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Most everyone is familiar with the fact that movies are letterboxed, rescaled or cropped as they move from the theater to televisions and tablets. As a web developer, you’ll also be aware of the different ways background images can be made responsive on web pages, stretching to cover the viewport, or being cropped as the browser window resizes.

An obvious gap in web design is the lack of the same intelligent and automatic resizing rules for images and videos. That’s the role of CSS object-fit.

Thumbnails are a good use-case. Currently, product images in an online store or illustrated links to articles are usually processed by a bitmap editor to be exactly the same size and aspect ratio. Even with in-depth instructions and server-side checks, handing a CMS over to a client who can upload images to the site often results in pictures that are stretched to the wrong size, or to different aspect ratios. For example, you may have determined that product thumbnail images on a site should appear using this CSS:

.product-thumb img {
	width: 150px;
	height: 150px;
	border: 1px solid;
}

... requiring that the thumbnail images be exactly that size, or at least square. But if the client uploads product images like these:

When the images are displayed as thumbnails, they’ll appear “squished” by the CSS rules, like this:

Obviously, this is far from ideal. Traditional solutions to the problem include:

  • severely restrict the user to uploading images at very particular sizes
  • process the images server-side to get the image size(s) needed
  • display the images as backgrounds with careful positioning
  • use complex applications of position: fixed.

Now, object-fit gives us several options that are far easier to apply:

.product-thumbs img {
	width: 150px; height: 150px;
	border: 1px solid;
	object-fit: contain;
}

The result, in compliant browsers:

This “letterboxes” the images, preserving their aspect ratio. Space is added above or below the images, or to their left and right, to keep them the right size, without squishing or stretching them.

Alternatively, we can use cover as a value:

.product-thumbs img {
	width: 150px; height: 150px;
	border: 1px solid;
	object-fit: cover;
}

The result:

As you can see, this works almost exactly like background-size: cover for background images; it’s equivalent to widescreen movies transferred to 4:3 aspect ratio TV using “pan-and-scan”: every pixel in the element is filled with the image, and the “leftover” on each side cropped out.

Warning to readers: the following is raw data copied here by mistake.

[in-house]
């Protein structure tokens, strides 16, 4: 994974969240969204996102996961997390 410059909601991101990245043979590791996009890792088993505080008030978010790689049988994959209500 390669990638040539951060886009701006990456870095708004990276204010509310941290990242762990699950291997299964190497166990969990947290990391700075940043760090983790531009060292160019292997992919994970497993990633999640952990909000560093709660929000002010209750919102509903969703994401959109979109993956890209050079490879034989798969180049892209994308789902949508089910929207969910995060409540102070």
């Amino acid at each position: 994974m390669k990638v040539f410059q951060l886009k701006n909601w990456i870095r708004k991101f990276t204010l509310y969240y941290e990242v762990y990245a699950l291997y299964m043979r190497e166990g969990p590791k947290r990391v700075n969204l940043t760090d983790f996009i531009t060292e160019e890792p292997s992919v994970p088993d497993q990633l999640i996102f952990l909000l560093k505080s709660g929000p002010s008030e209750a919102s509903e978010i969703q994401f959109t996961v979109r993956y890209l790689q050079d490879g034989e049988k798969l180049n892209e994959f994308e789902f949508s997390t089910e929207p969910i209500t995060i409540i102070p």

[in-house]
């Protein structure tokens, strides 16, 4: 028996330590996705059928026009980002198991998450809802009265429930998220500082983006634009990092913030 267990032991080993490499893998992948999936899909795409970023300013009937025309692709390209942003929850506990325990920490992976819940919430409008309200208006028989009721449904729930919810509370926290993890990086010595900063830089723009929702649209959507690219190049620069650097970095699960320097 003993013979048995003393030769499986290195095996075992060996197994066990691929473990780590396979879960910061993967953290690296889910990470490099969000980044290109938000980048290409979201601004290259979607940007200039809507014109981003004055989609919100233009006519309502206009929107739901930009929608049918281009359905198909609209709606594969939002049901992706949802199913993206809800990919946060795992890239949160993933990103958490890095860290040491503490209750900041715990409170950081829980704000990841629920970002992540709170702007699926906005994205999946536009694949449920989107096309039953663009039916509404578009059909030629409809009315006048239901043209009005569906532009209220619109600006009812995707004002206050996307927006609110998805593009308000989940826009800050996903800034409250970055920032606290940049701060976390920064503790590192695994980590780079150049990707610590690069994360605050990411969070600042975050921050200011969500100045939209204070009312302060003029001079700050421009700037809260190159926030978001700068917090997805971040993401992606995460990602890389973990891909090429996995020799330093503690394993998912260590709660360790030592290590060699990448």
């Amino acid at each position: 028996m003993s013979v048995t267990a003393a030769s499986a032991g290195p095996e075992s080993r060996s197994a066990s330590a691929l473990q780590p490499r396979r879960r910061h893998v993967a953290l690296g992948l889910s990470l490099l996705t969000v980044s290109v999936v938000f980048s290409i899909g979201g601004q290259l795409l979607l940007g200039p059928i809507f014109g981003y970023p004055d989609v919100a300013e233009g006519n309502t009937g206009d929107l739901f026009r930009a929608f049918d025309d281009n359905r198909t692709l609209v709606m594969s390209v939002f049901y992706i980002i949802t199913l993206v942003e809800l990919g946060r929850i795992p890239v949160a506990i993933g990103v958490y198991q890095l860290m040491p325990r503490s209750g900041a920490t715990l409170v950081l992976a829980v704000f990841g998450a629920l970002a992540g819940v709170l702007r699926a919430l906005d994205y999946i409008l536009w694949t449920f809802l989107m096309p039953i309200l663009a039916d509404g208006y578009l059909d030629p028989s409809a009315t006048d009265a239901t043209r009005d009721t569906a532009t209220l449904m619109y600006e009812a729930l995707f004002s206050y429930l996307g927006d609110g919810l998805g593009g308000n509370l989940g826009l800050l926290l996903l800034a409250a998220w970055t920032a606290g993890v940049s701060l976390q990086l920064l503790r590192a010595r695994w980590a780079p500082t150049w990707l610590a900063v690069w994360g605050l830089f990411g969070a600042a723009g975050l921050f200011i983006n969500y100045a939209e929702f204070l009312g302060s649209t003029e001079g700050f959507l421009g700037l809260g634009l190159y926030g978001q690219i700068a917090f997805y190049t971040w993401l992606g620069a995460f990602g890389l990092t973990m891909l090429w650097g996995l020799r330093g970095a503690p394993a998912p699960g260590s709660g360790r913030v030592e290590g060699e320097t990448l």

If you wanted the bad old default behavior, you could set object-fit to fill; this creates the same appearance as background-size: 100% 100% would for a background image.

Finally, there’s object-fit: none, which leaves the image at its natural size and correct aspect ratio, focused at its center, with any overflow cropped:

.product-thumbs img {
	width: 150px; height: 150px;
	border: 1px solid;
	object-fit: none;
}

The result:

You might think that this could be very useful to create certain kinds of image galleries, and you’d be right. Variations on it can also be used to correct the aspect ratio of uploaded videos.

Support

The good news is that while browser support for object-fit has lagged for a while, development has recently picked up: the latest versions of all modern browsers support it thoroughly (i.e. Chrome, Safari, Opera and Android) (It’s listed as “Under Consideration” for inclusion in IE).

In the meantime, there’s a few things you can do to ensure that object-fit works in all browsers and older versions:

  1. Apply overflow: hidden to elements that you want to be object-fit: this will ensure that browsers without the latter will at least crop the images to the desired size.
    .product-thumbs img {
    	width: 150px; height: 150px;
    	border: 1px solid;
    	object-fit: cover;
    	overflow: hidden;
    }
  2. Use the technique developed by Primož Cigler using Moderizr, Sass, and JQuery, which will gain you support in non-compliant browsers.

Conclusion

The automatic layout algorithms of object-fit makes the consistent presentation of images and videos with changeable widths, heights and aspect ratios much easier in modern web design, especially when combined with <picture>; we have even more choices about precise placement by using object-fit with object-position, discussed in an upcoming article.

This new-found ability shouldn’t excuse lazy acceptance of any media file size – the CMS asset pipeline should still optimize files for performance – but intelligent use of object-fit in site CSS means we can spend more time on content creation and design, rather than processing pictures.

Photographs by Tinkerbots, licensed under Creative Commons.